Ongoing improvements at Strawbridge Lake were the source of much discussion at the most recent meeting Moorestown Township Council. Last Monday night, Council authorized $35,000 from the township’s open space fund for vegetation control services.
While in years past the lake has been dredged manually, this marks the first year that engineering consultant Princeton Hydro, LLC. has recommended a chemical treatment.
“The herbicide treatment is proposed for the upper basin to try to get better control, and then manual is reserved for the lower and middle basins as more of touchup,” Christopher Mikolajczyk, senior aquatic scientist at Princeton Hydro, said.
Mikolajczyk explained that because spatterdock grows out of the water, the plant is treated with direct chemical contact. He said when the plant is treated with herbicide, it dies and then floats up to the surface. With manual removal, unless the entire root system is removed, the plant will return the next year.
“Physical removal is very slow, and it’s very tedious and it gets very pricey,” Mikolajczyk said.
Councilwoman Victoria Napolitano inquired about the safety of using herbicides.
Mikolajczyk said the chemicals they would use are permitted by the Department of Environmental Protection. He said their technicians will follow the DEP permitted dosage rate and spray directly on the plants and not into the water. He said while some contact with the water is inevitable, the spray is designed to cling to the plants.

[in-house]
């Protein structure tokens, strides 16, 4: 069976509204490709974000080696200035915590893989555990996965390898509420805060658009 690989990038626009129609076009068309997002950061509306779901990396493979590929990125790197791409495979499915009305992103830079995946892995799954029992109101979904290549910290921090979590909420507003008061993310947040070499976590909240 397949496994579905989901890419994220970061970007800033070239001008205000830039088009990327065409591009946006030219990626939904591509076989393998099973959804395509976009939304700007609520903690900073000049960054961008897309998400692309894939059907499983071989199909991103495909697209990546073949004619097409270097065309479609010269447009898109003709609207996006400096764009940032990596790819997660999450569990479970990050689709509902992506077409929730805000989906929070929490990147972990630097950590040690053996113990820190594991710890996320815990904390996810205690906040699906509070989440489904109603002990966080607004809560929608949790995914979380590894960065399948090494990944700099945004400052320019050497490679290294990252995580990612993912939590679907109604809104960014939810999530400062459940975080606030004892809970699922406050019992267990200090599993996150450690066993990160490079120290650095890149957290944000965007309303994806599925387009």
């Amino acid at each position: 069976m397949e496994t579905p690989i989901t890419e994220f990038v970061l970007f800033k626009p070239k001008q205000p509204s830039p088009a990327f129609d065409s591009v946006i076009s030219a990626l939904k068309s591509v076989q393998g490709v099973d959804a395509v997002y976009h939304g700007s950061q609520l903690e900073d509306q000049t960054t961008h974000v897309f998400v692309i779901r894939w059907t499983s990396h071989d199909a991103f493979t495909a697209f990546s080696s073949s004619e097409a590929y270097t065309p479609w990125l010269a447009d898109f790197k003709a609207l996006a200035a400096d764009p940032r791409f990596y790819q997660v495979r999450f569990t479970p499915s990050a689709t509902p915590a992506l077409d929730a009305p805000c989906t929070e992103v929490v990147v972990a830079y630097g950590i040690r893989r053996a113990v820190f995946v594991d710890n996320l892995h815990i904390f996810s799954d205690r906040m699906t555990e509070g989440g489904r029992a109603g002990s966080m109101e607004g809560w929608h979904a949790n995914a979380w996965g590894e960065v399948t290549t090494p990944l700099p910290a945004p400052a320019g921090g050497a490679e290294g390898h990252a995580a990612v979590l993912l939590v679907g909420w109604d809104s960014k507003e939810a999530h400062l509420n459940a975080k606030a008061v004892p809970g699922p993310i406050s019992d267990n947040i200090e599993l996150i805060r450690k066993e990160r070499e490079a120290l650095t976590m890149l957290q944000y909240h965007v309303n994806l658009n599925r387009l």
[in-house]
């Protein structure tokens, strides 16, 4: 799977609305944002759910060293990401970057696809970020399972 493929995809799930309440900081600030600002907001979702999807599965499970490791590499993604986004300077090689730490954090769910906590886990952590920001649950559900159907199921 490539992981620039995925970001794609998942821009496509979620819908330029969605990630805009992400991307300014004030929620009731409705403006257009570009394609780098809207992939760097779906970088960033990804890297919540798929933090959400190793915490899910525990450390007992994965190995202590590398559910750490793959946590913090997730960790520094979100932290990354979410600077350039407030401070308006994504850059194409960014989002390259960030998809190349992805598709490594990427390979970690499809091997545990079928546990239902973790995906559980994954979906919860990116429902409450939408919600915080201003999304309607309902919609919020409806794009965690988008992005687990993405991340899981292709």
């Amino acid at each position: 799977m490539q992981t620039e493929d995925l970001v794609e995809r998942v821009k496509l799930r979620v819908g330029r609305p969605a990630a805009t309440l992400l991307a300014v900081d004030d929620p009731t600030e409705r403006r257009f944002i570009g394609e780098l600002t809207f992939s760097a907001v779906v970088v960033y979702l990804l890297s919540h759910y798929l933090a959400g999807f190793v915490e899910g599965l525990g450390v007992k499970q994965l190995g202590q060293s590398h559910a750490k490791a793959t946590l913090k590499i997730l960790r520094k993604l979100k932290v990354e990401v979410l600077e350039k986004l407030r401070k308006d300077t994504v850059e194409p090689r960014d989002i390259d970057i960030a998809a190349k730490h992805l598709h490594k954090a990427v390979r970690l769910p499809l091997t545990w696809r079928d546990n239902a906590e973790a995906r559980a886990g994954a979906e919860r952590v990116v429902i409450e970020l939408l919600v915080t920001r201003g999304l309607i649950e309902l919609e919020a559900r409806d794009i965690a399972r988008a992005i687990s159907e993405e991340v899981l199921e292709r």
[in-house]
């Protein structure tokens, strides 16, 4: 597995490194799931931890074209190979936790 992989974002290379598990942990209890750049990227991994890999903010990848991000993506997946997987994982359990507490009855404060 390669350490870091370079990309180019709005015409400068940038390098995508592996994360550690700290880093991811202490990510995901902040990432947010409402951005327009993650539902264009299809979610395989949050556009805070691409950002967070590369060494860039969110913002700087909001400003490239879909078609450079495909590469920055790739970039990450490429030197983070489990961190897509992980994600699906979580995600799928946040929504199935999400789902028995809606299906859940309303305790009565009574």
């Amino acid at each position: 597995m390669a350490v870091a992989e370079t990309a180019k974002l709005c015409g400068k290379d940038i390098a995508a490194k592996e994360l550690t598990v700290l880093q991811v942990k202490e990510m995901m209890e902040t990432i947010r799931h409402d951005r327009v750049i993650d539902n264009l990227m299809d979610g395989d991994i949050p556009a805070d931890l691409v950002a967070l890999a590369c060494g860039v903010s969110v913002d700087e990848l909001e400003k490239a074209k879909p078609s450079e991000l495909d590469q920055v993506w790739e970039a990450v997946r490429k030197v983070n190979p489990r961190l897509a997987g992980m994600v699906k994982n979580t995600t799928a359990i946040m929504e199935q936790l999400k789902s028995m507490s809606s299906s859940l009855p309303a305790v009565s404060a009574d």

Council also gave a fair amount of consideration to the walking path that will be constructed along the lake. Steven Bach, president of the engineering firm Bach Associates, came to council’s meeting to inquire about the width of the proposed pathway.
Bach said a six-foot-wide pathway would cost approximately $197,500, while an eight-foot-wide pathway would cost around $235,800. Township Manager Thomas Neff said the township received a $200,000 grant from Burlington County toward the pathway, so a six-foot-wide path would be entirely covered by the grant.
Mayor Lisa Petriello questioned if a six-foot-wide path might prove too narrow for two couples walking by at the same time to pass comfortably without having to step aside to make room. She said she was in favor of an eight-foot pathway.
Napolitano inquired about the width of a typical sidewalk, which Bach informed her is around four feet. She said on a typical sidewalk, two groups can typically get by without issue, and if not, one will typically move aside.
“I just don’t know if it’s worth spending an extra $40,000 to prevent people from being mildly inconvenienced,” Napolitano said.
Resident Valerie Holmes said she was in favor of the six-foot-wide path.
“To move aside is common; we’ve all done it,” Homes said. “It’s just a courtesy.”
Resident Thomas MacDonald said he jogs at Cooper River Park, which is more heavily trafficked than Strawbridge Lake. He said he suspects that pathway isn’t wider than six feet and the width hasn’t proven to be a problem along the busy walkway.
Locatell expressed similar sentiments saying Strawbridge Lake isn’t as heavily trafficked as some other walkways.
“I just don’t think we have the population use out there,” Locatell said.
Bach said he didn’t need a definitive answer on Monday evening, so the matter was left unresolved.
Council chose to hold public comments open until its next meeting on an ordinance appropriating $760,000 toward the pathway, restoration of the “Children’s Pond” and stormwater improvements on Haines Drive.
The next meeting of Moorestown Township Council will take place on Monday, June 10 at 7:30 p.m. in Town Hall.